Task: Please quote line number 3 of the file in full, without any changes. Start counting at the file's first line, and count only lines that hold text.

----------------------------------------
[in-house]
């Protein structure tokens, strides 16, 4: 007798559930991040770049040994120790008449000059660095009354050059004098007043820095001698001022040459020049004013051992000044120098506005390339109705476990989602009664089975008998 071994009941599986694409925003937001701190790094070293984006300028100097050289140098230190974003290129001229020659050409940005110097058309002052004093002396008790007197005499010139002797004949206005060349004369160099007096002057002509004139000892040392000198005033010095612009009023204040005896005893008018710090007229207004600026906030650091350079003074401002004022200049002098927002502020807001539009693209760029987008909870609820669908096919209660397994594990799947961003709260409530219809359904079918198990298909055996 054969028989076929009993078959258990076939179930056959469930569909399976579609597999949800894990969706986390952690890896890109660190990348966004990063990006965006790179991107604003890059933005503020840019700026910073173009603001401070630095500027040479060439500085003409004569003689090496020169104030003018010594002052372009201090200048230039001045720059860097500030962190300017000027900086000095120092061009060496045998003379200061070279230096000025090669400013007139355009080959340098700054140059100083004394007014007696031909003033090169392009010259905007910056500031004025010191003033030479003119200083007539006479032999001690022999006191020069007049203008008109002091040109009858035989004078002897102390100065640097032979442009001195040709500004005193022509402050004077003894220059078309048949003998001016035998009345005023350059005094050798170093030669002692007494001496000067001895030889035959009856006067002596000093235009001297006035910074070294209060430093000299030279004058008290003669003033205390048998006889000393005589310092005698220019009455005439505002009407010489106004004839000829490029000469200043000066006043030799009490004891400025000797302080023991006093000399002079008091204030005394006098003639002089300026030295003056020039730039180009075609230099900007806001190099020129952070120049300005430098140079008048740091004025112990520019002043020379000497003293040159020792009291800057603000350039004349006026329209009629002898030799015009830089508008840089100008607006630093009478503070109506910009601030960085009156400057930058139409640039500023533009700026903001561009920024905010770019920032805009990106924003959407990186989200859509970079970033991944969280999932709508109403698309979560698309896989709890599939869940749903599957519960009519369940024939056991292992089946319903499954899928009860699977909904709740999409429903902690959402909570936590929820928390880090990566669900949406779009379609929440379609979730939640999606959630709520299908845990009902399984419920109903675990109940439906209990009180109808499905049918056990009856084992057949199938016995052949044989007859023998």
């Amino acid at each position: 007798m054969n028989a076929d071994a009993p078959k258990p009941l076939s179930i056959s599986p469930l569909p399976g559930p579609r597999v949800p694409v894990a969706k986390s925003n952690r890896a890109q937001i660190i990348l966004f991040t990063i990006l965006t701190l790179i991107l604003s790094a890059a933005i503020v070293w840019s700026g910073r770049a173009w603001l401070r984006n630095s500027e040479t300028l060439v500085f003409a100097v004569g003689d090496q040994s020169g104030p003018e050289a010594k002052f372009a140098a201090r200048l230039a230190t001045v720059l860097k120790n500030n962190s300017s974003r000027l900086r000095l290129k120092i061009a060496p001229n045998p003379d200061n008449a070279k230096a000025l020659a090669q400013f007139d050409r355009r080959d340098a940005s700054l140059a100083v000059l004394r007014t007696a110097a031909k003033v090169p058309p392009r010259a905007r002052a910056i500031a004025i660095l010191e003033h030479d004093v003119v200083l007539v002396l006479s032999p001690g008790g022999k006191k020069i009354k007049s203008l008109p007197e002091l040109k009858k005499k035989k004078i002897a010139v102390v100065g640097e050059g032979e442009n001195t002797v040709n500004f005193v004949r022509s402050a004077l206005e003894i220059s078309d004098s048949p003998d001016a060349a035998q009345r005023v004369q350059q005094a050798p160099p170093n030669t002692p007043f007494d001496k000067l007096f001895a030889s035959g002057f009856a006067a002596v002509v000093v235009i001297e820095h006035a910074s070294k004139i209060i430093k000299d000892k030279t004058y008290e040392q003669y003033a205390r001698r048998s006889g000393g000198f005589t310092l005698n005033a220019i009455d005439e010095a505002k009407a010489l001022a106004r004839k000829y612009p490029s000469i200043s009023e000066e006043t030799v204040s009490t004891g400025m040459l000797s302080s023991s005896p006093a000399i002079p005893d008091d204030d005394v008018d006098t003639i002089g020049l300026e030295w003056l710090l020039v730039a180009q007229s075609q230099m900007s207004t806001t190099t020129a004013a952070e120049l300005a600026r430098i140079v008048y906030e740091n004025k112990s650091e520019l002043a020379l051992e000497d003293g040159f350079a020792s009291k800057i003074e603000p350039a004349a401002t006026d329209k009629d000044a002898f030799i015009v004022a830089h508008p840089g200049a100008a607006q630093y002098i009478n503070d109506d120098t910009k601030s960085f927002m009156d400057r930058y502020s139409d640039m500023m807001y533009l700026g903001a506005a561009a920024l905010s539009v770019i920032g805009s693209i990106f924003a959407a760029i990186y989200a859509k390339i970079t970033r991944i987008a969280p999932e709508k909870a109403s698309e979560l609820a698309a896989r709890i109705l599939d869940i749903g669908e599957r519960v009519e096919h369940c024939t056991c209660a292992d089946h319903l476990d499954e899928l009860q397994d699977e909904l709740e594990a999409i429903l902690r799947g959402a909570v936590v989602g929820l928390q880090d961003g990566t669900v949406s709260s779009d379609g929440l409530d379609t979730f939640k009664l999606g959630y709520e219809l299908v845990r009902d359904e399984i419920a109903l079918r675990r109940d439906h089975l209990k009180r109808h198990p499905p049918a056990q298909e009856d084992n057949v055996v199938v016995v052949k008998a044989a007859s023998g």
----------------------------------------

């Amino acid at each position: 007798m054969n028989a076929d071994a009993p078959k258990p009941l076939s179930i056959s599986p469930l569909p399976g559930p579609r597999v949800p694409v894990a969706k986390s925003n952690r890896a890109q937001i660190i990348l966004f991040t990063i990006l965006t701190l790179i991107l604003s790094a890059a933005i503020v070293w840019s700026g910073r770049a173009w603001l401070r984006n630095s500027e040479t300028l060439v500085f003409a100097v004569g003689d090496q040994s020169g104030p003018e050289a010594k002052f372009a140098a201090r200048l230039a230190t001045v720059l860097k120790n500030n962190s300017s974003r000027l900086r000095l290129k120092i061009a060496p001229n045998p003379d200061n008449a070279k230096a000025l020659a090669q400013f007139d050409r355009r080959d340098a940005s700054l140059a100083v000059l004394r007014t007696a110097a031909k003033v090169p058309p392009r010259a905007r002052a910056i500031a004025i660095l010191e003033h030479d004093v003119v200083l007539v002396l006479s032999p001690g008790g022999k006191k020069i009354k007049s203008l008109p007197e002091l040109k009858k005499k035989k004078i002897a010139v102390v100065g640097e050059g032979e442009n001195t002797v040709n500004f005193v004949r022509s402050a004077l206005e003894i220059s078309d004098s048949p003998d001016a060349a035998q009345r005023v004369q350059q005094a050798p160099p170093n030669t002692p007043f007494d001496k000067l007096f001895a030889s035959g002057f009856a006067a002596v002509v000093v235009i001297e820095h006035a910074s070294k004139i209060i430093k000299d000892k030279t004058y008290e040392q003669y003033a205390r001698r048998s006889g000393g000198f005589t310092l005698n005033a220019i009455d005439e010095a505002k009407a010489l001022a106004r004839k000829y612009p490029s000469i200043s009023e000066e006043t030799v204040s009490t004891g400025m040459l000797s302080s023991s005896p006093a000399i002079p005893d008091d204030d005394v008018d006098t003639i002089g020049l300026e030295w003056l710090l020039v730039a180009q007229s075609q230099m900007s207004t806001t190099t020129a004013a952070e120049l300005a600026r430098i140079v008048y906030e740091n004025k112990s650091e520019l002043a020379l051992e000497d003293g040159f350079a020792s009291k800057i003074e603000p350039a004349a401002t006026d329209k009629d000044a002898f030799i015009v004022a830089h508008p840089g200049a100008a607006q630093y002098i009478n503070d109506d120098t910009k601030s960085f927002m009156d400057r930058y502020s139409d640039m500023m807001y533009l700026g903001a506005a561009a920024l905010s539009v770019i920032g805009s693209i990106f924003a959407a760029i990186y989200a859509k390339i970079t970033r991944i987008a969280p999932e709508k909870a109403s698309e979560l609820a698309a896989r709890i109705l599939d869940i749903g669908e599957r519960v009519e096919h369940c024939t056991c209660a292992d089946h319903l476990d499954e899928l009860q397994d699977e909904l709740e594990a999409i429903l902690r799947g959402a909570v936590v989602g929820l928390q880090d961003g990566t669900v949406s709260s779009d379609g929440l409530d379609t979730f939640k009664l999606g959630y709520e219809l299908v845990r009902d359904e399984i419920a109903l079918r675990r109940d439906h089975l209990k009180r109808h198990p499905p049918a056990q298909e009856d084992n057949v055996v199938v016995v052949k008998a044989a007859s023998g």